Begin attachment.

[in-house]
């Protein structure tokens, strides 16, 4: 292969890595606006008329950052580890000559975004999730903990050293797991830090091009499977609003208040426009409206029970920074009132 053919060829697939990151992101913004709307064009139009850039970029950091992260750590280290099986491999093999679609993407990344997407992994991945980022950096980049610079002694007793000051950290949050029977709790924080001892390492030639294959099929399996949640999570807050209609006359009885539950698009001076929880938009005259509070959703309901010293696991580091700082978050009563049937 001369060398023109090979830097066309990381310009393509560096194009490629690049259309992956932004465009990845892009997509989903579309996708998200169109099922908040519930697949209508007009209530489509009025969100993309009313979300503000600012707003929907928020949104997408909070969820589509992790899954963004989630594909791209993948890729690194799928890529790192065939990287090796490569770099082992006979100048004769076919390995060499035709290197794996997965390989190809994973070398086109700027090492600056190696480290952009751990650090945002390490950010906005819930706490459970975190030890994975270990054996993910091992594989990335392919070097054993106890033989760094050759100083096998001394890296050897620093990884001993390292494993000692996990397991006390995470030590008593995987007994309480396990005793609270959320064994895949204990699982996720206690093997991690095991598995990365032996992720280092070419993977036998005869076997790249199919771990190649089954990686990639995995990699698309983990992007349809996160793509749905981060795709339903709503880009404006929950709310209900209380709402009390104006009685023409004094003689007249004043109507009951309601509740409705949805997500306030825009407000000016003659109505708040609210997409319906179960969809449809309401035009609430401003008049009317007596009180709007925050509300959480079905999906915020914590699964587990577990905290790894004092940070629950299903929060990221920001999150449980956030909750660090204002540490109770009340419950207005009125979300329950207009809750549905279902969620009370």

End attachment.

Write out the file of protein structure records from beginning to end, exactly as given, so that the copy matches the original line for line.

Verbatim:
[in-house]
């Protein structure tokens, strides 16, 4: 292969890595606006008329950052580890000559975004999730903990050293797991830090091009499977609003208040426009409206029970920074009132 053919060829697939990151992101913004709307064009139009850039970029950091992260750590280290099986491999093999679609993407990344997407992994991945980022950096980049610079002694007793000051950290949050029977709790924080001892390492030639294959099929399996949640999570807050209609006359009885539950698009001076929880938009005259509070959703309901010293696991580091700082978050009563049937 001369060398023109090979830097066309990381310009393509560096194009490629690049259309992956932004465009990845892009997509989903579309996708998200169109099922908040519930697949209508007009209530489509009025969100993309009313979300503000600012707003929907928020949104997408909070969820589509992790899954963004989630594909791209993948890729690194799928890529790192065939990287090796490569770099082992006979100048004769076919390995060499035709290197794996997965390989190809994973070398086109700027090492600056190696480290952009751990650090945002390490950010906005819930706490459970975190030890994975270990054996993910091992594989990335392919070097054993106890033989760094050759100083096998001394890296050897620093990884001993390292494993000692996990397991006390995470030590008593995987007994309480396990005793609270959320064994895949204990699982996720206690093997991690095991598995990365032996992720280092070419993977036998005869076997790249199919771990190649089954990686990639995995990699698309983990992007349809996160793509749905981060795709339903709503880009404006929950709310209900209380709402009390104006009685023409004094003689007249004043109507009951309601509740409705949805997500306030825009407000000016003659109505708040609210997409319906179960969809449809309401035009609430401003008049009317007596009180709007925050509300959480079905999906915020914590699964587990577990905290790894004092940070629950299903929060990221920001999150449980956030909750660090204002540490109770009340419950207005009125979300329950207009809750549905279902969620009370």